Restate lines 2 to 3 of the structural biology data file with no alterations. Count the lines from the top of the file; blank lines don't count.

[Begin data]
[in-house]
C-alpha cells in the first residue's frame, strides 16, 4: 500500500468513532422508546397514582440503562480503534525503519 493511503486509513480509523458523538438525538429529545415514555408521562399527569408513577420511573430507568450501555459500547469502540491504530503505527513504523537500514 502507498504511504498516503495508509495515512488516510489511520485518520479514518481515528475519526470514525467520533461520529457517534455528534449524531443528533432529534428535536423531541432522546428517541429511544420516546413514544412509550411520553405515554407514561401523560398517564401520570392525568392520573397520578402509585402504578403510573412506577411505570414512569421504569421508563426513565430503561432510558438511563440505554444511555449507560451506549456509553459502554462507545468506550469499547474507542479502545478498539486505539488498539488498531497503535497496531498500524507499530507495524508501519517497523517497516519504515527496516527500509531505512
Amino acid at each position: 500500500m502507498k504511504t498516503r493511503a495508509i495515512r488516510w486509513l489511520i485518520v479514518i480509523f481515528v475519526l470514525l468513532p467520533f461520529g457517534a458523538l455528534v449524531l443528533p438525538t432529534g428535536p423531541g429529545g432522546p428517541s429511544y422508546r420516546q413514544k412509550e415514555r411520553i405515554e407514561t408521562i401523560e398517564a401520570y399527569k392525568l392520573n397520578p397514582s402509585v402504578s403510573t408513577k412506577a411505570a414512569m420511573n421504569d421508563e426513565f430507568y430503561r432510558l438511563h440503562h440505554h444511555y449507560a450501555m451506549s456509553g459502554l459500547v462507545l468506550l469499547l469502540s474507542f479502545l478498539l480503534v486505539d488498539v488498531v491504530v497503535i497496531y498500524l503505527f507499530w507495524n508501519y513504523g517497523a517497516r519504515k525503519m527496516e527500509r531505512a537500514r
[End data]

C-alpha cells in the first residue's frame, strides 16, 4: 500500500468513532422508546397514582440503562480503534525503519 493511503486509513480509523458523538438525538429529545415514555408521562399527569408513577420511573430507568450501555459500547469502540491504530503505527513504523537500514 502507498504511504498516503495508509495515512488516510489511520485518520479514518481515528475519526470514525467520533461520529457517534455528534449524531443528533432529534428535536423531541432522546428517541429511544420516546413514544412509550411520553405515554407514561401523560398517564401520570392525568392520573397520578402509585402504578403510573412506577411505570414512569421504569421508563426513565430503561432510558438511563440505554444511555449507560451506549456509553459502554462507545468506550469499547474507542479502545478498539486505539488498539488498531497503535497496531498500524507499530507495524508501519517497523517497516519504515527496516527500509531505512
Amino acid at each position: 500500500m502507498k504511504t498516503r493511503a495508509i495515512r488516510w486509513l489511520i485518520v479514518i480509523f481515528v475519526l470514525l468513532p467520533f461520529g457517534a458523538l455528534v449524531l443528533p438525538t432529534g428535536p423531541g429529545g432522546p428517541s429511544y422508546r420516546q413514544k412509550e415514555r411520553i405515554e407514561t408521562i401523560e398517564a401520570y399527569k392525568l392520573n397520578p397514582s402509585v402504578s403510573t408513577k412506577a411505570a414512569m420511573n421504569d421508563e426513565f430507568y430503561r432510558l438511563h440503562h440505554h444511555y449507560a450501555m451506549s456509553g459502554l459500547v462507545l468506550l469499547l469502540s474507542f479502545l478498539l480503534v486505539d488498539v488498531v491504530v497503535i497496531y498500524l503505527f507499530w507495524n508501519y513504523g517497523a517497516r519504515k525503519m527496516e527500509r531505512a537500514r